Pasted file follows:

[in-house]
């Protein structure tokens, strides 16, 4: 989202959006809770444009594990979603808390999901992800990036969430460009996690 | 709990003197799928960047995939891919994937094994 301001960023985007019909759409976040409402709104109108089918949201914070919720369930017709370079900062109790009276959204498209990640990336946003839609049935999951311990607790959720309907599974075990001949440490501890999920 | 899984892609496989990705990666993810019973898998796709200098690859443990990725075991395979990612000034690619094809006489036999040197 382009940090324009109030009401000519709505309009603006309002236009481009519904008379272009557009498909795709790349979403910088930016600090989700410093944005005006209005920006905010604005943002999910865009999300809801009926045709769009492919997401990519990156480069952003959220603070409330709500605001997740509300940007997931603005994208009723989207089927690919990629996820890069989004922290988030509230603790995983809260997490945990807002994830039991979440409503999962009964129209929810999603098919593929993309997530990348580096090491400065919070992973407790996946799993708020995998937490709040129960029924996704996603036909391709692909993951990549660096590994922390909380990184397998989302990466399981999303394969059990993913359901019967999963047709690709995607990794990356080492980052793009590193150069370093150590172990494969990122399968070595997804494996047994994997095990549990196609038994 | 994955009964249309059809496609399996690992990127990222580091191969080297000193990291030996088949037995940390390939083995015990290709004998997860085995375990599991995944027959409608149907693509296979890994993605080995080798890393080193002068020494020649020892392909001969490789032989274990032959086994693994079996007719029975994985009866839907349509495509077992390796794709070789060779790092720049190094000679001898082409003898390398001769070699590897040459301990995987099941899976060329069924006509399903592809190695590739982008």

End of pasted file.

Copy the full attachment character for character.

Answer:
[in-house]
């Protein structure tokens, strides 16, 4: 989202959006809770444009594990979603808390999901992800990036969430460009996690 | 709990003197799928960047995939891919994937094994 301001960023985007019909759409976040409402709104109108089918949201914070919720369930017709370079900062109790009276959204498209990640990336946003839609049935999951311990607790959720309907599974075990001949440490501890999920 | 899984892609496989990705990666993810019973898998796709200098690859443990990725075991395979990612000034690619094809006489036999040197 382009940090324009109030009401000519709505309009603006309002236009481009519904008379272009557009498909795709790349979403910088930016600090989700410093944005005006209005920006905010604005943002999910865009999300809801009926045709769009492919997401990519990156480069952003959220603070409330709500605001997740509300940007997931603005994208009723989207089927690919990629996820890069989004922290988030509230603790995983809260997490945990807002994830039991979440409503999962009964129209929810999603098919593929993309997530990348580096090491400065919070992973407790996946799993708020995998937490709040129960029924996704996603036909391709692909993951990549660096590994922390909380990184397998989302990466399981999303394969059990993913359901019967999963047709690709995607990794990356080492980052793009590193150069370093150590172990494969990122399968070595997804494996047994994997095990549990196609038994 | 994955009964249309059809496609399996690992990127990222580091191969080297000193990291030996088949037995940390390939083995015990290709004998997860085995375990599991995944027959409608149907693509296979890994993605080995080798890393080193002068020494020649020892392909001969490789032989274990032959086994693994079996007719029975994985009866839907349509495509077992390796794709070789060779790092720049190094000679001898082409003898390398001769070699590897040459301990995987099941899976060329069924006509399903592809190695590739982008």